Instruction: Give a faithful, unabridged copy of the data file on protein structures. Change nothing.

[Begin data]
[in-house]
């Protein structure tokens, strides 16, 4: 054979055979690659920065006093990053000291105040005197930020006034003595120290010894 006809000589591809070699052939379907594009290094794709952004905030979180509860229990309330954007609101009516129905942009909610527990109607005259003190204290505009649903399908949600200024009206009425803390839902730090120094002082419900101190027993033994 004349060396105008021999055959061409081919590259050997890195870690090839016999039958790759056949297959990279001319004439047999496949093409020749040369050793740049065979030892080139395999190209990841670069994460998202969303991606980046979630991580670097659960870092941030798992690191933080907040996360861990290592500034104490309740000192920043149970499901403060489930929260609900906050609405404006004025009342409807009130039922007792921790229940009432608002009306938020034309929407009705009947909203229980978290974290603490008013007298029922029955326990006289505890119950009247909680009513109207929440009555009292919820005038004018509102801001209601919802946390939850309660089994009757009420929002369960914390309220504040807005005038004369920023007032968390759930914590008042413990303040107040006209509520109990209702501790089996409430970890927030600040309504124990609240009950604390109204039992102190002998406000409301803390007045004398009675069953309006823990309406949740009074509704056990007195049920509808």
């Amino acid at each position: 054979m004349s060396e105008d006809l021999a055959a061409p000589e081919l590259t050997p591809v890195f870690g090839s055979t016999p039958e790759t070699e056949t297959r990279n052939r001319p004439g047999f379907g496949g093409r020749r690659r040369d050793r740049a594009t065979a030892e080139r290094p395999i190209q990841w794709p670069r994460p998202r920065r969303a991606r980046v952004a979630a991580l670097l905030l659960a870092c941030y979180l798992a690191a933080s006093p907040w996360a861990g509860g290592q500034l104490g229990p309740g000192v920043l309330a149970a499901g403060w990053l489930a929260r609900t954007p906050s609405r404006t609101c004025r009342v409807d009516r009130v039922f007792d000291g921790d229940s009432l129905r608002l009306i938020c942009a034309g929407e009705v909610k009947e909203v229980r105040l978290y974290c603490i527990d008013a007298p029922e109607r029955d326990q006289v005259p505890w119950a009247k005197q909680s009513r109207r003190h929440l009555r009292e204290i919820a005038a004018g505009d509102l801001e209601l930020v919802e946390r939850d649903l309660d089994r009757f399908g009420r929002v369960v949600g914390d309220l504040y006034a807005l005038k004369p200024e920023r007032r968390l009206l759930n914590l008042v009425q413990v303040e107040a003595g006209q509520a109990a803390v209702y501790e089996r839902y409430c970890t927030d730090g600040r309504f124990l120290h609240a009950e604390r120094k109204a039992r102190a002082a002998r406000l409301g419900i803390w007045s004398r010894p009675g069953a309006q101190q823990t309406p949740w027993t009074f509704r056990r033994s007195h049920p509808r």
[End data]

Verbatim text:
[in-house]
């Protein structure tokens, strides 16, 4: 054979055979690659920065006093990053000291105040005197930020006034003595120290010894 006809000589591809070699052939379907594009290094794709952004905030979180509860229990309330954007609101009516129905942009909610527990109607005259003190204290505009649903399908949600200024009206009425803390839902730090120094002082419900101190027993033994 004349060396105008021999055959061409081919590259050997890195870690090839016999039958790759056949297959990279001319004439047999496949093409020749040369050793740049065979030892080139395999190209990841670069994460998202969303991606980046979630991580670097659960870092941030798992690191933080907040996360861990290592500034104490309740000192920043149970499901403060489930929260609900906050609405404006004025009342409807009130039922007792921790229940009432608002009306938020034309929407009705009947909203229980978290974290603490008013007298029922029955326990006289505890119950009247909680009513109207929440009555009292919820005038004018509102801001209601919802946390939850309660089994009757009420929002369960914390309220504040807005005038004369920023007032968390759930914590008042413990303040107040006209509520109990209702501790089996409430970890927030600040309504124990609240009950604390109204039992102190002998406000409301803390007045004398009675069953309006823990309406949740009074509704056990007195049920509808």
């Amino acid at each position: 054979m004349s060396e105008d006809l021999a055959a061409p000589e081919l590259t050997p591809v890195f870690g090839s055979t016999p039958e790759t070699e056949t297959r990279n052939r001319p004439g047999f379907g496949g093409r020749r690659r040369d050793r740049a594009t065979a030892e080139r290094p395999i190209q990841w794709p670069r994460p998202r920065r969303a991606r980046v952004a979630a991580l670097l905030l659960a870092c941030y979180l798992a690191a933080s006093p907040w996360a861990g509860g290592q500034l104490g229990p309740g000192v920043l309330a149970a499901g403060w990053l489930a929260r609900t954007p906050s609405r404006t609101c004025r009342v409807d009516r009130v039922f007792d000291g921790d229940s009432l129905r608002l009306i938020c942009a034309g929407e009705v909610k009947e909203v229980r105040l978290y974290c603490i527990d008013a007298p029922e109607r029955d326990q006289v005259p505890w119950a009247k005197q909680s009513r109207r003190h929440l009555r009292e204290i919820a005038a004018g505009d509102l801001e209601l930020v919802e946390r939850d649903l309660d089994r009757f399908g009420r929002v369960v949600g914390d309220l504040y006034a807005l005038k004369p200024e920023r007032r968390l009206l759930n914590l008042v009425q413990v303040e107040a003595g006209q509520a109990a803390v209702y501790e089996r839902y409430c970890t927030d730090g600040r309504f124990l120290h609240a009950e604390r120094k109204a039992r102190a002082a002998r406000l409301g419900i803390w007045s004398r010894p009675g069953a309006q101190q823990t309406p949740w027993t009074f509704r056990r033994s007195h049920p509808r």